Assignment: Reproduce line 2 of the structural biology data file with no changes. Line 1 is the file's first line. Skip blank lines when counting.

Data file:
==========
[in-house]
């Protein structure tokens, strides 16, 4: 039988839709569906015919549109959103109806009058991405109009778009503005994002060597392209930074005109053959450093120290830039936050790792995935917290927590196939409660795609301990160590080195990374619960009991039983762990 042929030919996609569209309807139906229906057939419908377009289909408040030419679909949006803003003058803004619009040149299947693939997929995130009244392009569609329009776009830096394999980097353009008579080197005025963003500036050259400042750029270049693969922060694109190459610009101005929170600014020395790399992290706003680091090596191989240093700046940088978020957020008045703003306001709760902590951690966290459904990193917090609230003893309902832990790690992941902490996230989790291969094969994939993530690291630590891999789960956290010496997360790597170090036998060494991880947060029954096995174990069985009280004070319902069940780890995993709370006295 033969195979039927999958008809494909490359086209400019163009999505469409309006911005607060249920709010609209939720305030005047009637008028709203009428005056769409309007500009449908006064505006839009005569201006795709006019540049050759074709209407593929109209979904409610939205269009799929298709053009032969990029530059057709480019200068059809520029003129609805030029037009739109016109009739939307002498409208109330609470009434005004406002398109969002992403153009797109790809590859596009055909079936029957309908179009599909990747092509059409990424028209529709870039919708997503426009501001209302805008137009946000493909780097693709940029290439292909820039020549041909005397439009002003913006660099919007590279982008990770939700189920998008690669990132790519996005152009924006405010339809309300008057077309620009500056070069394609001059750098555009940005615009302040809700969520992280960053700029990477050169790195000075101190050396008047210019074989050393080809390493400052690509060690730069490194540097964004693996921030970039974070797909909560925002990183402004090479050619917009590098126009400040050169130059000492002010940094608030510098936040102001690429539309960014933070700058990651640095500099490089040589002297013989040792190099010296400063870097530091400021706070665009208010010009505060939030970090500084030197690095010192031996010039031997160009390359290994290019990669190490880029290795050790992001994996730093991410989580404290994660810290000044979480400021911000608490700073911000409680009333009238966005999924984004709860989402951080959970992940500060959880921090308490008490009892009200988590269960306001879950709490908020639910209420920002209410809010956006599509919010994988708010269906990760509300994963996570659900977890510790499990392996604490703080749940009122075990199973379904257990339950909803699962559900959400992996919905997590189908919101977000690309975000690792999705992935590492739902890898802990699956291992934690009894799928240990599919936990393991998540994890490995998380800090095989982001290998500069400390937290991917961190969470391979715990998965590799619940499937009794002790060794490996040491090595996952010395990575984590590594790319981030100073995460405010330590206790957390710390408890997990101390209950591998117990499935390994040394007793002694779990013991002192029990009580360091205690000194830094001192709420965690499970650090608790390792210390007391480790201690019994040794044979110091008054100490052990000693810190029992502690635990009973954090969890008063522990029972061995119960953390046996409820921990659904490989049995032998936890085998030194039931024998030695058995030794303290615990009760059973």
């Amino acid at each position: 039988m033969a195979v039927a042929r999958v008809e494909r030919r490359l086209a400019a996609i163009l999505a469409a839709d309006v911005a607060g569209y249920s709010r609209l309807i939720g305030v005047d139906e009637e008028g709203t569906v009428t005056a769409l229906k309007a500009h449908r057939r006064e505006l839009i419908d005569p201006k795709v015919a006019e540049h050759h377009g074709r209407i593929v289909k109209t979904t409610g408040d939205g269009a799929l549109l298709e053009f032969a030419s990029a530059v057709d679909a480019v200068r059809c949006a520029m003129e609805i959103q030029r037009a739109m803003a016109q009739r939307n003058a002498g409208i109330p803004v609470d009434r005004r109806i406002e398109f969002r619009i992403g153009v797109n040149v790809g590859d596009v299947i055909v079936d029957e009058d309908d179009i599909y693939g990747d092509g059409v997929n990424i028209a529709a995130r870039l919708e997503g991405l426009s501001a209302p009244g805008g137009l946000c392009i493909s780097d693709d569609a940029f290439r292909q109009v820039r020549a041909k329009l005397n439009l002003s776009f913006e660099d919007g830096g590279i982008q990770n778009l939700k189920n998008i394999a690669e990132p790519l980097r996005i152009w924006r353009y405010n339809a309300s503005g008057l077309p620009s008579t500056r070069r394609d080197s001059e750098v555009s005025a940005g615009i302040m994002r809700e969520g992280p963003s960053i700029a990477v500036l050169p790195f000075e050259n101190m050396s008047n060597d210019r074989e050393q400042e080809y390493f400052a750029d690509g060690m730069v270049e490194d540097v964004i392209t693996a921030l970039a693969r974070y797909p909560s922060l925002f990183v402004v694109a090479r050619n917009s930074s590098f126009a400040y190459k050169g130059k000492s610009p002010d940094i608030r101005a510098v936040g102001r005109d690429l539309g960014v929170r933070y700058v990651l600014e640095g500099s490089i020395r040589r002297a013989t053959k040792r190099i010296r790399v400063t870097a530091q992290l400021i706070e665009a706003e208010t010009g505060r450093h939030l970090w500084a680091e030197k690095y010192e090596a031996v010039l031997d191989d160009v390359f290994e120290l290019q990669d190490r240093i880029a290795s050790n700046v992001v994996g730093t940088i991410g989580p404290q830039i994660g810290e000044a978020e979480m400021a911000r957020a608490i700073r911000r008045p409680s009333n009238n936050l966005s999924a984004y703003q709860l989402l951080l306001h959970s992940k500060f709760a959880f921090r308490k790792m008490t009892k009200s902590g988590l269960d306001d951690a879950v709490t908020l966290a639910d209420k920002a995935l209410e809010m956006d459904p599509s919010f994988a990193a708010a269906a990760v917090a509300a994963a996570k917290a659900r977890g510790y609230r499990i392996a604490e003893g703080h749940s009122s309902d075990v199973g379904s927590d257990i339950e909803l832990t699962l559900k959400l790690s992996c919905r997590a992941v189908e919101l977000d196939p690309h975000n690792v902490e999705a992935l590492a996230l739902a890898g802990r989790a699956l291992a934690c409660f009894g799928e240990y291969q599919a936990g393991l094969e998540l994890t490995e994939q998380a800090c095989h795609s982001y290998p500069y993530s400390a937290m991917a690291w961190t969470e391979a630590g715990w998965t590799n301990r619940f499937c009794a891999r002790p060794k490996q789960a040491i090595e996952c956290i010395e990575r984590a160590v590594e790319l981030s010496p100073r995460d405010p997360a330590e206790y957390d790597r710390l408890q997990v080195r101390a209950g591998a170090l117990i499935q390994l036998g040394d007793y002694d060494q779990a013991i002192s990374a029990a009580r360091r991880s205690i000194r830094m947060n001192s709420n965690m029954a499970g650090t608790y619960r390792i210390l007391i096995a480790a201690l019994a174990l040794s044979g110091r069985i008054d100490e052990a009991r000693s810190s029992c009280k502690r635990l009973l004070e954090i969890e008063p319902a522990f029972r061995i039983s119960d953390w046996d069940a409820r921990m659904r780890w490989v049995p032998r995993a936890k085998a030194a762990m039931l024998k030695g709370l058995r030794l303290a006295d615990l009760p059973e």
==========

């Protein structure tokens, strides 16, 4: 039988839709569906015919549109959103109806009058991405109009778009503005994002060597392209930074005109053959450093120290830039936050790792995935917290927590196939409660795609301990160590080195990374619960009991039983762990 042929030919996609569209309807139906229906057939419908377009289909408040030419679909949006803003003058803004619009040149299947693939997929995130009244392009569609329009776009830096394999980097353009008579080197005025963003500036050259400042750029270049693969922060694109190459610009101005929170600014020395790399992290706003680091090596191989240093700046940088978020957020008045703003306001709760902590951690966290459904990193917090609230003893309902832990790690992941902490996230989790291969094969994939993530690291630590891999789960956290010496997360790597170090036998060494991880947060029954096995174990069985009280004070319902069940780890995993709370006295 033969195979039927999958008809494909490359086209400019163009999505469409309006911005607060249920709010609209939720305030005047009637008028709203009428005056769409309007500009449908006064505006839009005569201006795709006019540049050759074709209407593929109209979904409610939205269009799929298709053009032969990029530059057709480019200068059809520029003129609805030029037009739109016109009739939307002498409208109330609470009434005004406002398109969002992403153009797109790809590859596009055909079936029957309908179009599909990747092509059409990424028209529709870039919708997503426009501001209302805008137009946000493909780097693709940029290439292909820039020549041909005397439009002003913006660099919007590279982008990770939700189920998008690669990132790519996005152009924006405010339809309300008057077309620009500056070069394609001059750098555009940005615009302040809700969520992280960053700029990477050169790195000075101190050396008047210019074989050393080809390493400052690509060690730069490194540097964004693996921030970039974070797909909560925002990183402004090479050619917009590098126009400040050169130059000492002010940094608030510098936040102001690429539309960014933070700058990651640095500099490089040589002297013989040792190099010296400063870097530091400021706070665009208010010009505060939030970090500084030197690095010192031996010039031997160009390359290994290019990669190490880029290795050790992001994996730093991410989580404290994660810290000044979480400021911000608490700073911000409680009333009238966005999924984004709860989402951080959970992940500060959880921090308490008490009892009200988590269960306001879950709490908020639910209420920002209410809010956006599509919010994988708010269906990760509300994963996570659900977890510790499990392996604490703080749940009122075990199973379904257990339950909803699962559900959400992996919905997590189908919101977000690309975000690792999705992935590492739902890898802990699956291992934690009894799928240990599919936990393991998540994890490995998380800090095989982001290998500069400390937290991917961190969470391979715990998965590799619940499937009794002790060794490996040491090595996952010395990575984590590594790319981030100073995460405010330590206790957390710390408890997990101390209950591998117990499935390994040394007793002694779990013991002192029990009580360091205690000194830094001192709420965690499970650090608790390792210390007391480790201690019994040794044979110091008054100490052990000693810190029992502690635990009973954090969890008063522990029972061995119960953390046996409820921990659904490989049995032998936890085998030194039931024998030695058995030794303290615990009760059973």